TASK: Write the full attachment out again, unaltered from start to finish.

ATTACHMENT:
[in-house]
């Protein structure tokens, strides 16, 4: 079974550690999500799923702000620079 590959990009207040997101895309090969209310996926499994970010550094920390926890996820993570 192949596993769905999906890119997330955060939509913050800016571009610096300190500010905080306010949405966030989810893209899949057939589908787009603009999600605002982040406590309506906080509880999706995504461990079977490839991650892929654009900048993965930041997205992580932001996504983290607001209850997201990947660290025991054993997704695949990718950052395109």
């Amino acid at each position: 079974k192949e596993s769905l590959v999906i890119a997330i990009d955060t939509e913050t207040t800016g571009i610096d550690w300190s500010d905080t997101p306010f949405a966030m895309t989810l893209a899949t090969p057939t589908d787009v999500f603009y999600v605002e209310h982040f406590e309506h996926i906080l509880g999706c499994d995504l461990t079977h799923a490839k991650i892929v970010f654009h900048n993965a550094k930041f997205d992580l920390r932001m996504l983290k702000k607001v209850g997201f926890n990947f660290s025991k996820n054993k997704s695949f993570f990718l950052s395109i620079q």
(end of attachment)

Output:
[in-house]
């Protein structure tokens, strides 16, 4: 079974550690999500799923702000620079 590959990009207040997101895309090969209310996926499994970010550094920390926890996820993570 192949596993769905999906890119997330955060939509913050800016571009610096300190500010905080306010949405966030989810893209899949057939589908787009603009999600605002982040406590309506906080509880999706995504461990079977490839991650892929654009900048993965930041997205992580932001996504983290607001209850997201990947660290025991054993997704695949990718950052395109």
């Amino acid at each position: 079974k192949e596993s769905l590959v999906i890119a997330i990009d955060t939509e913050t207040t800016g571009i610096d550690w300190s500010d905080t997101p306010f949405a966030m895309t989810l893209a899949t090969p057939t589908d787009v999500f603009y999600v605002e209310h982040f406590e309506h996926i906080l509880g999706c499994d995504l461990t079977h799923a490839k991650i892929v970010f654009h900048n993965a550094k930041f997205d992580l920390r932001m996504l983290k702000k607001v209850g997201f926890n990947f660290s025991k996820n054993k997704s695949f993570f990718l950052s395109i620079q």